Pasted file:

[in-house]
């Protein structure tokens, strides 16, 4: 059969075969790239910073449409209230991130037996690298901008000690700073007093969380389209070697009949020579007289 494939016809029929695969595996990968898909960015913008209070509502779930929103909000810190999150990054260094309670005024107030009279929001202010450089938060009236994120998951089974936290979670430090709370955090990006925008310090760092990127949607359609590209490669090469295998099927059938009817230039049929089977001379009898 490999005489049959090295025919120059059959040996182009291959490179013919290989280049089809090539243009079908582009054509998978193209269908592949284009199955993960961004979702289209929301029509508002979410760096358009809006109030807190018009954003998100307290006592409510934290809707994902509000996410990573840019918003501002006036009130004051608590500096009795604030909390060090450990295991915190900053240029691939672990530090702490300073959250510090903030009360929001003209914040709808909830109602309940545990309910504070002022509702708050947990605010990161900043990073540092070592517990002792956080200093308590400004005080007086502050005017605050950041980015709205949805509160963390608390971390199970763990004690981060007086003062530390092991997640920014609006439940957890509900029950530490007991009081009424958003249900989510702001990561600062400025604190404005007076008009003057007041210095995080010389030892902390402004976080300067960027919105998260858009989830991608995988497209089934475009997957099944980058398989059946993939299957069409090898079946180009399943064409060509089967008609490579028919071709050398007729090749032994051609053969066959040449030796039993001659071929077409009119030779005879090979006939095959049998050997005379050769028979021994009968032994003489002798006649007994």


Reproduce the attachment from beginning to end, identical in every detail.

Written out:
[in-house]
């Protein structure tokens, strides 16, 4: 059969075969790239910073449409209230991130037996690298901008000690700073007093969380389209070697009949020579007289 494939016809029929695969595996990968898909960015913008209070509502779930929103909000810190999150990054260094309670005024107030009279929001202010450089938060009236994120998951089974936290979670430090709370955090990006925008310090760092990127949607359609590209490669090469295998099927059938009817230039049929089977001379009898 490999005489049959090295025919120059059959040996182009291959490179013919290989280049089809090539243009079908582009054509998978193209269908592949284009199955993960961004979702289209929301029509508002979410760096358009809006109030807190018009954003998100307290006592409510934290809707994902509000996410990573840019918003501002006036009130004051608590500096009795604030909390060090450990295991915190900053240029691939672990530090702490300073959250510090903030009360929001003209914040709808909830109602309940545990309910504070002022509702708050947990605010990161900043990073540092070592517990002792956080200093308590400004005080007086502050005017605050950041980015709205949805509160963390608390971390199970763990004690981060007086003062530390092991997640920014609006439940957890509900029950530490007991009081009424958003249900989510702001990561600062400025604190404005007076008009003057007041210095995080010389030892902390402004976080300067960027919105998260858009989830991608995988497209089934475009997957099944980058398989059946993939299957069409090898079946180009399943064409060509089967008609490579028919071709050398007729090749032994051609053969066959040449030796039993001659071929077409009119030779005879090979006939095959049998050997005379050769028979021994009968032994003489002798006649007994």